Another good point, Evans
One of my more extraordinary experiences at sea was getting rid of the Stoway mainsail
on a 52' alu alloy cruiser (a "proper yacht", along Alden lines, even down to the midnight blue hull
...) when caught napping by a miniature tropical revolving storm in the South Pacific
The exercise was made considerably more interesting by the fact that the bottom washboard remained in harbour stowage throughout... in a beautiful teak
compartment in the skipper's cabin
This was a split-level cockpit, with a lower sole level under the discreet hard dodger
To my way of thinking the bottom washboard -- effectively a removable bridge deck-- which went almost down to the sole of that lower level, and which bolted into place with rubber seals
, should have been a permanent fixture off anchor
We had far too much sail up, and only three people on deck
--and no-one we could spare to roust out the nominal skipper
, whose rank was entirely due to being the owner's eldest son. He later pretended to have slept through the whole thing!). It's lucky we didn't fetch him, because he subsequently said he would have rounded up to put the sail away. No worries. Yeah, right!
We were making more than twelve knots the entire time (in a narrow, non-planing hull
, in flat water) with the anemometer needle never off the peg -- the peg representing 70 knots. There was nothing visible below the gunwhales: the spindrift had become a silver carpet at about that level -- but you could tell that the seas had been blown completely flat - the crests presumably converted to spindrift.
Another, even younger son was on the helm
, and he did the seemingly impossible, the only conceivable option, to enable us to get rid of that #!$%!!* sail.
For a prolonged period, I'm guessing three quarters of an hour, he steered almost but not quite dead downwind, and we had the boom hauled in almost amidships. It was the only de-power option available, and in any case the sail would only furl when the membrane lay close to the axis of the slot.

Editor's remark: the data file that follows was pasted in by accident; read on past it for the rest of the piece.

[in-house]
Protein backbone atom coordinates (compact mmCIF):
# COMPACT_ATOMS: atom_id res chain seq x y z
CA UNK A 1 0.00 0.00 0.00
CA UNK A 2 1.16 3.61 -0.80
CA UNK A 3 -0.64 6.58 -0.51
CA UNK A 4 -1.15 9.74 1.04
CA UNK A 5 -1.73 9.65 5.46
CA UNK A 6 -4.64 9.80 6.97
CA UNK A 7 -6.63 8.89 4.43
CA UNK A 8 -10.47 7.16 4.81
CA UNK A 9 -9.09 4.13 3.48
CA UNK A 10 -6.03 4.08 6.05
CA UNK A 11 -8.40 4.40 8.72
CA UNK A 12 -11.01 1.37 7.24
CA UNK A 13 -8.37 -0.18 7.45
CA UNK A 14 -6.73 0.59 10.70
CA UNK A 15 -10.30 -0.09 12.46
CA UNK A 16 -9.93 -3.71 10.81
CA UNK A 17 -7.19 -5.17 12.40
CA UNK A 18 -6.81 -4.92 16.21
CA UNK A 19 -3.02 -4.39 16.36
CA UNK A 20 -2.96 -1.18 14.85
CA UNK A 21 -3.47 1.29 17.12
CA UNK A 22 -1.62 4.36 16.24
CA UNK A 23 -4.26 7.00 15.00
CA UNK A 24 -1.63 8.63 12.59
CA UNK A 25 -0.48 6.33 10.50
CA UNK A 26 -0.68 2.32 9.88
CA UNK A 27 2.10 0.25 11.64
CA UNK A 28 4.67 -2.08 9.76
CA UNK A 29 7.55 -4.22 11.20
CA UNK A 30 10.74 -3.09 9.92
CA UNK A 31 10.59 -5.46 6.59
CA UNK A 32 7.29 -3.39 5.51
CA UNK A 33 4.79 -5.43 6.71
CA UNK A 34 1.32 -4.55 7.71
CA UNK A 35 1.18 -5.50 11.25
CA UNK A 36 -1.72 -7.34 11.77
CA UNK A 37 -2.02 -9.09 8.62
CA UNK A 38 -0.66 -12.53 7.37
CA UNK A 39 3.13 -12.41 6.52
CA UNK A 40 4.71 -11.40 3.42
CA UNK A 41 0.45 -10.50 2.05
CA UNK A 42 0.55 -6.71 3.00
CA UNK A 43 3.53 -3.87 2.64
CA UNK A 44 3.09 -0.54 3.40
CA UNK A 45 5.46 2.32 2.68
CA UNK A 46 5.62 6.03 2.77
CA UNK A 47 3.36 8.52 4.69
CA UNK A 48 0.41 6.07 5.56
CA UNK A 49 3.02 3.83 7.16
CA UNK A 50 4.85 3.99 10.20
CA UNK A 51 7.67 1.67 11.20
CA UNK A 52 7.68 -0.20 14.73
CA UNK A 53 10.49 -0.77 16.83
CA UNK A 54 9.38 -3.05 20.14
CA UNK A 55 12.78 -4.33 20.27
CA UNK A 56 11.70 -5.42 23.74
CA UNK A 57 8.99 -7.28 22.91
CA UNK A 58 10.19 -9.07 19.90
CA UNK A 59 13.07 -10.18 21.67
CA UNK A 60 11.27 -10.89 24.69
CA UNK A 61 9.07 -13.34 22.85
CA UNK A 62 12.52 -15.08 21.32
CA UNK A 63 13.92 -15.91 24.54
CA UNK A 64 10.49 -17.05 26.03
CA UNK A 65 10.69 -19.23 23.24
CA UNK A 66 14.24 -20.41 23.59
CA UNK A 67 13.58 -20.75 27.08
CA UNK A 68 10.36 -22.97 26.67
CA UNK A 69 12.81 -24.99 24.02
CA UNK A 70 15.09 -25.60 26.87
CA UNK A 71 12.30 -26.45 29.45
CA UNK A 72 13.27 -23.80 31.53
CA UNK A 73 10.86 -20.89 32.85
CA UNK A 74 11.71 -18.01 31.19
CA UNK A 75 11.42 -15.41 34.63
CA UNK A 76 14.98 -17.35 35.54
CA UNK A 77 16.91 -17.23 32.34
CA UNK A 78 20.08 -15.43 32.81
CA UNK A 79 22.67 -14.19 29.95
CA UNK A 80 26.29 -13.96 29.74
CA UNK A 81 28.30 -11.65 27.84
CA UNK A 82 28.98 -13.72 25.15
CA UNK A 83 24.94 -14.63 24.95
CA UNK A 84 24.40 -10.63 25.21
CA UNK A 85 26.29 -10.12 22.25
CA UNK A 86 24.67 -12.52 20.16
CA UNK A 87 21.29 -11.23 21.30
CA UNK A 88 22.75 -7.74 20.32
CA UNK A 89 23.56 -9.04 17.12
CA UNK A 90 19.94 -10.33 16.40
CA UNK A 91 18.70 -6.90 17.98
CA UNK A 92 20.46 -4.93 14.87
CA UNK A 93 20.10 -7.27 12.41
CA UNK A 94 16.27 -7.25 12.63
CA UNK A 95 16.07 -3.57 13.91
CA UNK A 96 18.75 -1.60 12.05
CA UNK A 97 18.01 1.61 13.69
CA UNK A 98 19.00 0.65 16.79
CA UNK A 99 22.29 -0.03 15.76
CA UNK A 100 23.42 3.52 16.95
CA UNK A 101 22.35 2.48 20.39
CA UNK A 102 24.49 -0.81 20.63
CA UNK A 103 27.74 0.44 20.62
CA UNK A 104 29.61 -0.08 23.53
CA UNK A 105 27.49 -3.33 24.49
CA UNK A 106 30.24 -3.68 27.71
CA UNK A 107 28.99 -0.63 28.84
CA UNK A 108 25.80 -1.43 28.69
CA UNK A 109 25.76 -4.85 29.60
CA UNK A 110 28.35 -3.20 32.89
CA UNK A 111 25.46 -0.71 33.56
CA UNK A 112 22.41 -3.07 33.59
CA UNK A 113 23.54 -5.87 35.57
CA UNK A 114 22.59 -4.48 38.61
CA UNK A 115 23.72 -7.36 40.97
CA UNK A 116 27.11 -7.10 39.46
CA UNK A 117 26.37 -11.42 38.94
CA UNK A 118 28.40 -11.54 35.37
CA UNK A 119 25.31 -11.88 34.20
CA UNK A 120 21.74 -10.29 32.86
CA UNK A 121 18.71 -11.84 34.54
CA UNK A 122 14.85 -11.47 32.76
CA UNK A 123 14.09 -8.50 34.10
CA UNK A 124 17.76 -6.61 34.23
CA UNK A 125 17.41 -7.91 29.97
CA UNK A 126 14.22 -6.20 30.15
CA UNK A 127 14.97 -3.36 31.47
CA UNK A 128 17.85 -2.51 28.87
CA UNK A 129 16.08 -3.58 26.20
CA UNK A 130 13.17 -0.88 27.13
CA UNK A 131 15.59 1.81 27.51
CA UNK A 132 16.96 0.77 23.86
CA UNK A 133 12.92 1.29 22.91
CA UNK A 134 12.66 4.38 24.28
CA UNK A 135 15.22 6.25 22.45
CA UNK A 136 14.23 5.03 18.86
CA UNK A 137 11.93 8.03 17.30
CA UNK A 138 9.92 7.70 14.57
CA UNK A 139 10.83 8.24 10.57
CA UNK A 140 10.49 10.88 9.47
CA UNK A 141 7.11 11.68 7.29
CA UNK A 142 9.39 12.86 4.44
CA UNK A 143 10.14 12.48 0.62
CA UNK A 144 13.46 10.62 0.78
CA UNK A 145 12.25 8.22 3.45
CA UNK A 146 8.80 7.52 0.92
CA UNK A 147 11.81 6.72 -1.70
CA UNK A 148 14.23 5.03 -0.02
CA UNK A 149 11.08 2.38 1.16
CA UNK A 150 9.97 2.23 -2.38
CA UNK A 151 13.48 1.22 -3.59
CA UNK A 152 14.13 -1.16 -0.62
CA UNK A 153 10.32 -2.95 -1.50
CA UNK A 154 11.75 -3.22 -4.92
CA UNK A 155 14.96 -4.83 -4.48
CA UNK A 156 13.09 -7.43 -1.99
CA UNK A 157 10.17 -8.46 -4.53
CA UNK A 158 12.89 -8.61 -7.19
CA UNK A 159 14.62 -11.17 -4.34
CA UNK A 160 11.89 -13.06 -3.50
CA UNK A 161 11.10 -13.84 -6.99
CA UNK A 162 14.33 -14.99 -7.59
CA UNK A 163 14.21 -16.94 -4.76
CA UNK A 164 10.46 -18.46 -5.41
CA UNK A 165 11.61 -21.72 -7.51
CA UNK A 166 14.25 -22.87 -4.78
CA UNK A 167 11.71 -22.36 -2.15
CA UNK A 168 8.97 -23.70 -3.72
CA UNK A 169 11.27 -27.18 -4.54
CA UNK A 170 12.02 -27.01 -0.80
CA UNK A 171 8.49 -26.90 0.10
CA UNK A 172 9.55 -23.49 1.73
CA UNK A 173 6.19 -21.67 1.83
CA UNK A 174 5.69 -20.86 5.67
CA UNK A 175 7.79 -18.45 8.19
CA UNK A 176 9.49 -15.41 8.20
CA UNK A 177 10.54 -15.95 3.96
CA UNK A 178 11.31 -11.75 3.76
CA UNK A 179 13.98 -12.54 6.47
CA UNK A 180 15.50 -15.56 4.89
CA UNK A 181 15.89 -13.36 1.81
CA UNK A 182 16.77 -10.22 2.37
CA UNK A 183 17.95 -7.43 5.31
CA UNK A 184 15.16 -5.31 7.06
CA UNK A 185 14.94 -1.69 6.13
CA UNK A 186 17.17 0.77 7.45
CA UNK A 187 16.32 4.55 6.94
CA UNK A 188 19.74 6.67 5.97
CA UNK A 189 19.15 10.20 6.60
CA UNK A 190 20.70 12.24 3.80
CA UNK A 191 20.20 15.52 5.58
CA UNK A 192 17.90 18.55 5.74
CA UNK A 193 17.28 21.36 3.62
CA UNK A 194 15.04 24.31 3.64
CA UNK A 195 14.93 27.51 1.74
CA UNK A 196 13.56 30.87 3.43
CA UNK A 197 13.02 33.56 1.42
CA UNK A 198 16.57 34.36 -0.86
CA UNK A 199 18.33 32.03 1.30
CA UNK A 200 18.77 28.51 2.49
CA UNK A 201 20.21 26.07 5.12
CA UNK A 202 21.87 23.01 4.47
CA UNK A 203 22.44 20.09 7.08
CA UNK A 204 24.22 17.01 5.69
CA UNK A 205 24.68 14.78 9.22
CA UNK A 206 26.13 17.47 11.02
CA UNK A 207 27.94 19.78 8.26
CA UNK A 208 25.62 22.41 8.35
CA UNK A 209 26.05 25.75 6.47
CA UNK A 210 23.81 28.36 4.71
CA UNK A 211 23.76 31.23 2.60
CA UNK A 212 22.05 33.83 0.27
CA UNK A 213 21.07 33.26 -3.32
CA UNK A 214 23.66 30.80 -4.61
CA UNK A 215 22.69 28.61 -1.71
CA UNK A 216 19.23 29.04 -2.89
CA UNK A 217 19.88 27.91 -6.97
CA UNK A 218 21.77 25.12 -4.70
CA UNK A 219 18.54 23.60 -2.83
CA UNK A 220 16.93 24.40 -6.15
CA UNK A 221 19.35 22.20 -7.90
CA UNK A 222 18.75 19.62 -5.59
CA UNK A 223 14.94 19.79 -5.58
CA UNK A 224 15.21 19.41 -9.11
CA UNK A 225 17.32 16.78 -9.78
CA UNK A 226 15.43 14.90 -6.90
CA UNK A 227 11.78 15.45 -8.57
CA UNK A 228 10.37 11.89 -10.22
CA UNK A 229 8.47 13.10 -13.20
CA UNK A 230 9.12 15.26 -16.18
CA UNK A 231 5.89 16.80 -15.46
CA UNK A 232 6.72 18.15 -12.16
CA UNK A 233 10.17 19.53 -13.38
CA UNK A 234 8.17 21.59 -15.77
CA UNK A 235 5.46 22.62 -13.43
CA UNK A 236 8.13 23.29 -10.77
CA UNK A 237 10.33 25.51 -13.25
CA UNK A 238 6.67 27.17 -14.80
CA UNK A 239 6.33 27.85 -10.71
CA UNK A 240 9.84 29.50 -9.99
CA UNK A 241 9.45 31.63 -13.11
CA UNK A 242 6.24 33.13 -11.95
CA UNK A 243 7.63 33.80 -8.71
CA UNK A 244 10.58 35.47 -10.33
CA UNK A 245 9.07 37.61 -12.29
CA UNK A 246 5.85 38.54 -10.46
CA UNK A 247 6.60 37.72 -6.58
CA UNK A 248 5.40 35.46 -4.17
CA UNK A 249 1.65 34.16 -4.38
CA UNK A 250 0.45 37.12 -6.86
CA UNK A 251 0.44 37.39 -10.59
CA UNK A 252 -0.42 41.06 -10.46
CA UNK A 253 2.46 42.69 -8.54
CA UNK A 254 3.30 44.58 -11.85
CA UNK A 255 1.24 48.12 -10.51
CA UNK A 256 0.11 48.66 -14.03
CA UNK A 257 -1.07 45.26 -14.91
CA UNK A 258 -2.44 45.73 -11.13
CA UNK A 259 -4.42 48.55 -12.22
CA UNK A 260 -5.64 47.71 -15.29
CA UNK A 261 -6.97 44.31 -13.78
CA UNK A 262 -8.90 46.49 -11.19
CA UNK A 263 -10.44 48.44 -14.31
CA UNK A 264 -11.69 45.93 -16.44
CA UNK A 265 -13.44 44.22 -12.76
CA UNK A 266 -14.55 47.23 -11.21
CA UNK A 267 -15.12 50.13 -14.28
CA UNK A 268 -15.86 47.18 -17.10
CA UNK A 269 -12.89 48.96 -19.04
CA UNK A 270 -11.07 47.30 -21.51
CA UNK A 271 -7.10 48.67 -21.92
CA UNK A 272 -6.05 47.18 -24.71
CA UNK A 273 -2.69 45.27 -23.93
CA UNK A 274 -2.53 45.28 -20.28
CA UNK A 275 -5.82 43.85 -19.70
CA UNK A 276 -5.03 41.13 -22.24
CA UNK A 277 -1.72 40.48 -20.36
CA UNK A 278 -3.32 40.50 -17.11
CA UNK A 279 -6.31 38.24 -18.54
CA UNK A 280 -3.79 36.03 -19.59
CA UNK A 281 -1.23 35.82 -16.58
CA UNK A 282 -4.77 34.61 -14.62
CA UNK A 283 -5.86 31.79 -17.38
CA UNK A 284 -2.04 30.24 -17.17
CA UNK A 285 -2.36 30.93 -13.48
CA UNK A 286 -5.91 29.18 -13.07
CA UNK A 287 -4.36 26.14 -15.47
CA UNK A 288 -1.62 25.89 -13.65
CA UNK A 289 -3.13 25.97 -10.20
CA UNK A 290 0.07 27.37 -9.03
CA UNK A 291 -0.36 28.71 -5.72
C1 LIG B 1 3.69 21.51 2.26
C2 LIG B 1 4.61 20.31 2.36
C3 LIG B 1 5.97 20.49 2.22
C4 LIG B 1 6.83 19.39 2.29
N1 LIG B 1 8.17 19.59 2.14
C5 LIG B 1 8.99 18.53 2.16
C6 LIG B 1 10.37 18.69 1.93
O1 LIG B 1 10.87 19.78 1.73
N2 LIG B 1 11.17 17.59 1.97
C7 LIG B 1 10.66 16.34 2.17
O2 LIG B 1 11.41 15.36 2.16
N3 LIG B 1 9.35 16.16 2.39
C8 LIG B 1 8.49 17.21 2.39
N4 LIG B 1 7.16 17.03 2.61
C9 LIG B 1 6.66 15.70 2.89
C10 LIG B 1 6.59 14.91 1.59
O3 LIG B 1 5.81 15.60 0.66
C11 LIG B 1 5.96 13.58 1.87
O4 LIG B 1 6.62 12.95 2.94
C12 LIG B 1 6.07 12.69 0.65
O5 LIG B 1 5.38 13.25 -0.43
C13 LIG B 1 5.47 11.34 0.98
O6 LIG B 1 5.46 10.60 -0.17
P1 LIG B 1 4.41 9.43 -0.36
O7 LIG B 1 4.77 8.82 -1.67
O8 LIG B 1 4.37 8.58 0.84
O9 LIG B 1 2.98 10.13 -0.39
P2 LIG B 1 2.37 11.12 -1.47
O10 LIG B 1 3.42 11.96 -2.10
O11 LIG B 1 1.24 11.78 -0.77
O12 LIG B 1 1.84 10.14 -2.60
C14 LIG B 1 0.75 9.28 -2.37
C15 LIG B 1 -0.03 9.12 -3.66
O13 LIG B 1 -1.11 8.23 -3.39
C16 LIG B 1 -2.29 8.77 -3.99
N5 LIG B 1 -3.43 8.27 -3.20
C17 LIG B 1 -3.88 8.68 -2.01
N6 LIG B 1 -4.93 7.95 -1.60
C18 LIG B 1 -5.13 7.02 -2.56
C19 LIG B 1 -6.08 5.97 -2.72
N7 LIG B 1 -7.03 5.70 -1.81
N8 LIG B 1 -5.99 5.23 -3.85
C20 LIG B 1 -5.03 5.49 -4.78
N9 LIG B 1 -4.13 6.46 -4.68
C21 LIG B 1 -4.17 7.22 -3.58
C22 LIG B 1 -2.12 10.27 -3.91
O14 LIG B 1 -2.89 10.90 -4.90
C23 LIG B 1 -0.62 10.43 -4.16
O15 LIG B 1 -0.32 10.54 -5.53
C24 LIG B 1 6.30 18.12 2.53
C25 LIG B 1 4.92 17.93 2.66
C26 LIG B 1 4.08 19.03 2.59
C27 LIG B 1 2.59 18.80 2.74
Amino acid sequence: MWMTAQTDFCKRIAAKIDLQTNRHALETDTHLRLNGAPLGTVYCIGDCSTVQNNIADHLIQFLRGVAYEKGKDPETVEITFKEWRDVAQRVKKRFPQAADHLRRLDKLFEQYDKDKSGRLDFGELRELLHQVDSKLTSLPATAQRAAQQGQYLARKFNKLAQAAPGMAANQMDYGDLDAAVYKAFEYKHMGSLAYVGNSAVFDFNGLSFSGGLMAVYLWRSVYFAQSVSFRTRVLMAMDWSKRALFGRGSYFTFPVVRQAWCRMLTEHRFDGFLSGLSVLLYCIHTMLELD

For the entire time, we were on the razor-thin bleeding edge of what would have been a catastrophic gybe, even if the washboards had been in place.
And during that time, unperceived by us, the wind
went gradually through 270 degrees, so our track must have described a massive question mark across the ocean.
Meanwhile the remaining two of us strained on a double winch
handle in the pathetically undersized line-driver winch
, relying totally on a constant-diameter splice in the endless braid furling
(We should have repositioned the splice to always be on the return side -- which we could have kept doing, because the line-driver winch slid along a track, and I imagine we could have periodically loosened it and fed the other loop around the drum inside the mast).
Inch by inch, we ground that sail into the mast
, and by the time we'd done that, the wind
had dropped to nothing (well, forty knots, anyway) and the sea had become a mobile, scaled up version of the pyramidal teeth on a meat tenderiser. So we had to get half of it back out again!
The helmsman was mentally exhausted, as you might well imagine, and we were physically shattered ...